Large animal models of cardiovascular disease

Research output: Contribution to journalArticlepeer-review

Abstract / Description of output

The human cardiovascular system is a complex arrangement of specialised structures with distinct functions. The molecular landscape, including the genome, transcriptome, and proteome, is pivotal to the biological complexity of both normal and abnormal mammalian processes. Despite our advancing knowledge and understanding of cardiovascular disease (CVD) through the principal use of rodent models, this continues to be an increasing issue in today’s world. For instance, as the aging population increases, so does the incidence of heart valve dysfunction. This may be due to changes in molecular composition and structure of the extracellular matrix, or from the pathological process of vascular calcification in which bone-formation related factors cause ectopic mineralisation. However, significant differences between mice and men exist in terms of cardiovascular anatomy, physiology and pathology. In contrast, large animal models can show considerably greater similarity to humans. Furthermore, precise and efficient genome editing techniques enable the generation of tailored models for translational research. These novel systems provide a huge potential for large animal models to investigate the regulatory factors and molecular pathways that contribute to CVD in vivo. In turn, this will help bridge the gap between basic science and clinical applications by facilitating the refinement of therapies for cardiovascular disease.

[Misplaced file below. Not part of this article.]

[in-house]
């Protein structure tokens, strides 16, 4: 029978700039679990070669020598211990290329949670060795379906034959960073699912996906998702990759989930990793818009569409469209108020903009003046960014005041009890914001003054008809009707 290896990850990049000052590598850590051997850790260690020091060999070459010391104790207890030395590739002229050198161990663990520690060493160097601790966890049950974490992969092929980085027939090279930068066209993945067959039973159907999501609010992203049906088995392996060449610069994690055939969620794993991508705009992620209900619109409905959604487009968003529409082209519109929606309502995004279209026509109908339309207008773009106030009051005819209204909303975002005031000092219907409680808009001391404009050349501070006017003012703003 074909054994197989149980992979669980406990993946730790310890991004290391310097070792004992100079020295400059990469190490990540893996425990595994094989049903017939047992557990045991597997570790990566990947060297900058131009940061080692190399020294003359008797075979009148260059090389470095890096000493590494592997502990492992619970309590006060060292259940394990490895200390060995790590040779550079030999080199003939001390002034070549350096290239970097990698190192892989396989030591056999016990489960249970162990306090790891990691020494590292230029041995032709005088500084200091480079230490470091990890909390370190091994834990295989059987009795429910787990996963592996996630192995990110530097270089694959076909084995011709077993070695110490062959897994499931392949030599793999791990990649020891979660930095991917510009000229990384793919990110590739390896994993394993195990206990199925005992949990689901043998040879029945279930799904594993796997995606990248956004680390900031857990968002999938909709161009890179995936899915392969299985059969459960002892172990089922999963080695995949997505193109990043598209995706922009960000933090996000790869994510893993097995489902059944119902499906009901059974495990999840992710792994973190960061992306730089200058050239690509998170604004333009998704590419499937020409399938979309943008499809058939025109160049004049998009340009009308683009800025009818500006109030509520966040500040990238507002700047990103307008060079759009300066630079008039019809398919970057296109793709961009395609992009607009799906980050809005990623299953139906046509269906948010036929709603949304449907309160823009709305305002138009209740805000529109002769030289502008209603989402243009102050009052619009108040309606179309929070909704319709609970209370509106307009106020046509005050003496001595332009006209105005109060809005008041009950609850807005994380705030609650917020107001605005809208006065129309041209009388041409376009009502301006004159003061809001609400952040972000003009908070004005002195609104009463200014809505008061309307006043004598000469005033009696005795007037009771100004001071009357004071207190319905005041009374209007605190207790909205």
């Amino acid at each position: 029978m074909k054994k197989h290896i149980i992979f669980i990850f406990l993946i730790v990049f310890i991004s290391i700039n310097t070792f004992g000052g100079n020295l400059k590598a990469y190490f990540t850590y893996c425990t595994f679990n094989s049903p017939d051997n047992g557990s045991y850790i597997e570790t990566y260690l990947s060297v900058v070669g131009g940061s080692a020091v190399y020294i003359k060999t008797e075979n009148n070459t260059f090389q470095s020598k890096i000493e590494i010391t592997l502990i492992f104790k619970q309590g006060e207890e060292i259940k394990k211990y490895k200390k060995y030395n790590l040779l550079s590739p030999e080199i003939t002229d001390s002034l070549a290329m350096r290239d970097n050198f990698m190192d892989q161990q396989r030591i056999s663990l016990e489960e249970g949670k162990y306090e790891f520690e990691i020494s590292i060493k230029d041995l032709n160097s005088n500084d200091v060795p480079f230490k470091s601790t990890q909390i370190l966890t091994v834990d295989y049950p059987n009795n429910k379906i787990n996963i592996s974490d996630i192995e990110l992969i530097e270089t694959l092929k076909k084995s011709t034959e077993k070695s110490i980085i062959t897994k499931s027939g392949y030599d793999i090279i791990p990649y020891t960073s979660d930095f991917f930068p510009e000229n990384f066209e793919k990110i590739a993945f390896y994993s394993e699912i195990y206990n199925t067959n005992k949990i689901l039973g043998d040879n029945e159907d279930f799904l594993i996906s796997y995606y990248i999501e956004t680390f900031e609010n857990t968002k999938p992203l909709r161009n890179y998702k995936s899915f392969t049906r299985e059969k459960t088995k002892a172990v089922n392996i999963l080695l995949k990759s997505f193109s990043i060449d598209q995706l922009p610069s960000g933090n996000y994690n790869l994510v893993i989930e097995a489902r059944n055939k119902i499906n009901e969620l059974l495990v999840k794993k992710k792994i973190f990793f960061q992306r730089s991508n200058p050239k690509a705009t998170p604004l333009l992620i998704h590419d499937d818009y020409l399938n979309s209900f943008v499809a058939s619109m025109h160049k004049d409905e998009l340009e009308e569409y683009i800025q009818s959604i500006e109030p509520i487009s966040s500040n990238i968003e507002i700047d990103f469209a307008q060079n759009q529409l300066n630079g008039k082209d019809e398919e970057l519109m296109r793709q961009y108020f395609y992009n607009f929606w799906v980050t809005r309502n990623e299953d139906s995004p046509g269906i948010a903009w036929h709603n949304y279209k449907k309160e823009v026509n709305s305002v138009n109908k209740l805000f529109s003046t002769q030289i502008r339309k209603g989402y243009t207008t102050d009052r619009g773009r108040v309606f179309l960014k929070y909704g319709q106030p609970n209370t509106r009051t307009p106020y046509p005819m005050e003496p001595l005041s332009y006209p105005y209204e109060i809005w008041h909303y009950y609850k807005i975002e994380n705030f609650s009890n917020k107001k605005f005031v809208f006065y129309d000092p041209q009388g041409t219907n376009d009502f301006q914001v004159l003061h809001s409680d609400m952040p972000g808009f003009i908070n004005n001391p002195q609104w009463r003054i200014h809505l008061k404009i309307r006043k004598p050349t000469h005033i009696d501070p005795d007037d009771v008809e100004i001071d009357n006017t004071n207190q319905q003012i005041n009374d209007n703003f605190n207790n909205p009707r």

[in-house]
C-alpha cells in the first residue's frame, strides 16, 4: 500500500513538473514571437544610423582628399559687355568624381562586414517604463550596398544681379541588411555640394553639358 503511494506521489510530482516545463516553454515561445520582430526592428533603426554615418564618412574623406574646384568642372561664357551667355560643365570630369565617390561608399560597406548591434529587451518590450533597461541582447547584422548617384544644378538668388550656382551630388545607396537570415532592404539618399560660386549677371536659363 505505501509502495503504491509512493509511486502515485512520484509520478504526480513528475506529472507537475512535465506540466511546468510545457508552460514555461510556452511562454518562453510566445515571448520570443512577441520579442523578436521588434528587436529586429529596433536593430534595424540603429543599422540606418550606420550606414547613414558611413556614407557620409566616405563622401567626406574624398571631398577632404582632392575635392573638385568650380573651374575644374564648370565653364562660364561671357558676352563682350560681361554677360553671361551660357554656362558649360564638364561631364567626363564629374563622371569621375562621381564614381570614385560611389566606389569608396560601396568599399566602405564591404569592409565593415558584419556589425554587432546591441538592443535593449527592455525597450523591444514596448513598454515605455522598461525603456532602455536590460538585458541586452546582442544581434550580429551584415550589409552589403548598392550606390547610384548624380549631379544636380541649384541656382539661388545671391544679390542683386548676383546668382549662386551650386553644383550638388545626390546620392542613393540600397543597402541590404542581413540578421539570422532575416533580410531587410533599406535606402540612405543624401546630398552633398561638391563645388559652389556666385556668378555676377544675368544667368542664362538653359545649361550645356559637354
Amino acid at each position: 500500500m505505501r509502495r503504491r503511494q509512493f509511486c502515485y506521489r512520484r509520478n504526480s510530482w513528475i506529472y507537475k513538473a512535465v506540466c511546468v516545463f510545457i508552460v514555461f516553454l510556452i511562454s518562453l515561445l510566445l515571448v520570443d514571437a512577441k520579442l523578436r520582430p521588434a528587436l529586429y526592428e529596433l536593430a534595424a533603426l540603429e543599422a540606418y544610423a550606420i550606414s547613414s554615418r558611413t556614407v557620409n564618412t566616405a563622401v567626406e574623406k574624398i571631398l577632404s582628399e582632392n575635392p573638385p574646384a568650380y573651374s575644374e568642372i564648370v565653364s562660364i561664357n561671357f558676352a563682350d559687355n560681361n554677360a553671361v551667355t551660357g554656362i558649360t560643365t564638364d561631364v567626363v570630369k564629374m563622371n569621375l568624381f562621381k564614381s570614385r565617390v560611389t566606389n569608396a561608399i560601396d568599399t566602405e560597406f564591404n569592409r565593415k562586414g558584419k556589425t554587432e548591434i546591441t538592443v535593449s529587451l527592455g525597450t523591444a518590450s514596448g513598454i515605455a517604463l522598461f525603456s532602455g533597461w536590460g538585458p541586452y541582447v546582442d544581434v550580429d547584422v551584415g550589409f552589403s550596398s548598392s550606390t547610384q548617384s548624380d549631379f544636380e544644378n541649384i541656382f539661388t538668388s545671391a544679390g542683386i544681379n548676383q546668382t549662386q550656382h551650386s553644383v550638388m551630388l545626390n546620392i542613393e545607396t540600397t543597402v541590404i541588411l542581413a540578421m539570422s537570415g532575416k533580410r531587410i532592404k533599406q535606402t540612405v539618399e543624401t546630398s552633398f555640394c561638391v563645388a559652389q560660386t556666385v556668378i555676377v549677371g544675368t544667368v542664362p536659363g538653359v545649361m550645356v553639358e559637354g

Original languageEnglish
Pages (from-to)113–132
JournalCell Biochemistry and Function
Issue number3
Early online date24 Feb 2016
Publication statusE-pub ahead of print - 24 Feb 2016

Keywords / Materials (for Non-textual outputs)

  • Cardiovascular disease
  • Calcific aortic valve disease
  • Aortic stenosis
  • Vascular calcification
  • Marfan syndrome
  • Genetic engineering
  • Atherosclerosis
  • Animal models


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